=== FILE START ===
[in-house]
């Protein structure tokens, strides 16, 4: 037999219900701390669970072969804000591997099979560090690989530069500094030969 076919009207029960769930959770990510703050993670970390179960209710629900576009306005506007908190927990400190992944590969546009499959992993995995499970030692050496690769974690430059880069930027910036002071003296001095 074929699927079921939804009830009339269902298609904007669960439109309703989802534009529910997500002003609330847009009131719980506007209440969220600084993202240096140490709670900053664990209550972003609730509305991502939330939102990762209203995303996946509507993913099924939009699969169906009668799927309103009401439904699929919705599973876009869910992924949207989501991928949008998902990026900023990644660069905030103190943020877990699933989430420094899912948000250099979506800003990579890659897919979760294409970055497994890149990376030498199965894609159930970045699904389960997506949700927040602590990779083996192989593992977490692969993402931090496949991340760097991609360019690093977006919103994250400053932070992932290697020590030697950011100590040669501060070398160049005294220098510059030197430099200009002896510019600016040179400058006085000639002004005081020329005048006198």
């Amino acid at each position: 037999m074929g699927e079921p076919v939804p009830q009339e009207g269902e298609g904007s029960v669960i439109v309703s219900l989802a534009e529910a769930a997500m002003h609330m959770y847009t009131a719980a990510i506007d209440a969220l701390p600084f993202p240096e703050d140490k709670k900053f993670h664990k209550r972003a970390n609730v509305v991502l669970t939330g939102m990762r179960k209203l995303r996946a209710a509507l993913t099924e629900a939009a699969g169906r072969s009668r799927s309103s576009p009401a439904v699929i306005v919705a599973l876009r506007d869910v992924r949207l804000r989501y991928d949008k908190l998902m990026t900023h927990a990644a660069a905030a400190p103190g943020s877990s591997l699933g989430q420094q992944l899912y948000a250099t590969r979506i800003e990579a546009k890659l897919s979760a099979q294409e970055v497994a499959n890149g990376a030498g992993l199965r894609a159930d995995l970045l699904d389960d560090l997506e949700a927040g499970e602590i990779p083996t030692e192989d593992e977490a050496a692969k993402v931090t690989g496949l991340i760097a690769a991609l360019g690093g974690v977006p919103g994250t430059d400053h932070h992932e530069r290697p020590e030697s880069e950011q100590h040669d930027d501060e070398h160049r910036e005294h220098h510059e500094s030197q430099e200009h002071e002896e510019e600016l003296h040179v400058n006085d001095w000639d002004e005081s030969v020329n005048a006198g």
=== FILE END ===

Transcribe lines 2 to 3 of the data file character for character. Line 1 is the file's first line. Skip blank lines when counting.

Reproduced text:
């Protein structure tokens, strides 16, 4: 037999219900701390669970072969804000591997099979560090690989530069500094030969 076919009207029960769930959770990510703050993670970390179960209710629900576009306005506007908190927990400190992944590969546009499959992993995995499970030692050496690769974690430059880069930027910036002071003296001095 074929699927079921939804009830009339269902298609904007669960439109309703989802534009529910997500002003609330847009009131719980506007209440969220600084993202240096140490709670900053664990209550972003609730509305991502939330939102990762209203995303996946509507993913099924939009699969169906009668799927309103009401439904699929919705599973876009869910992924949207989501991928949008998902990026900023990644660069905030103190943020877990699933989430420094899912948000250099979506800003990579890659897919979760294409970055497994890149990376030498199965894609159930970045699904389960997506949700927040602590990779083996192989593992977490692969993402931090496949991340760097991609360019690093977006919103994250400053932070992932290697020590030697950011100590040669501060070398160049005294220098510059030197430099200009002896510019600016040179400058006085000639002004005081020329005048006198």
């Amino acid at each position: 037999m074929g699927e079921p076919v939804p009830q009339e009207g269902e298609g904007s029960v669960i439109v309703s219900l989802a534009e529910a769930a997500m002003h609330m959770y847009t009131a719980a990510i506007d209440a969220l701390p600084f993202p240096e703050d140490k709670k900053f993670h664990k209550r972003a970390n609730v509305v991502l669970t939330g939102m990762r179960k209203l995303r996946a209710a509507l993913t099924e629900a939009a699969g169906r072969s009668r799927s309103s576009p009401a439904v699929i306005v919705a599973l876009r506007d869910v992924r949207l804000r989501y991928d949008k908190l998902m990026t900023h927990a990644a660069a905030a400190p103190g943020s877990s591997l699933g989430q420094q992944l899912y948000a250099t590969r979506i800003e990579a546009k890659l897919s979760a099979q294409e970055v497994a499959n890149g990376a030498g992993l199965r894609a159930d995995l970045l699904d389960d560090l997506e949700a927040g499970e602590i990779p083996t030692e192989d593992e977490a050496a692969k993402v931090t690989g496949l991340i760097a690769a991609l360019g690093g974690v977006p919103g994250t430059d400053h932070h992932e530069r290697p020590e030697s880069e950011q100590h040669d930027d501060e070398h160049r910036e005294h220098h510059e500094s030197q430099e200009h002071e002896e510019e600016l003296h040179v400058n006085d001095w000639d002004e005081s030969v020329n005048a006198g």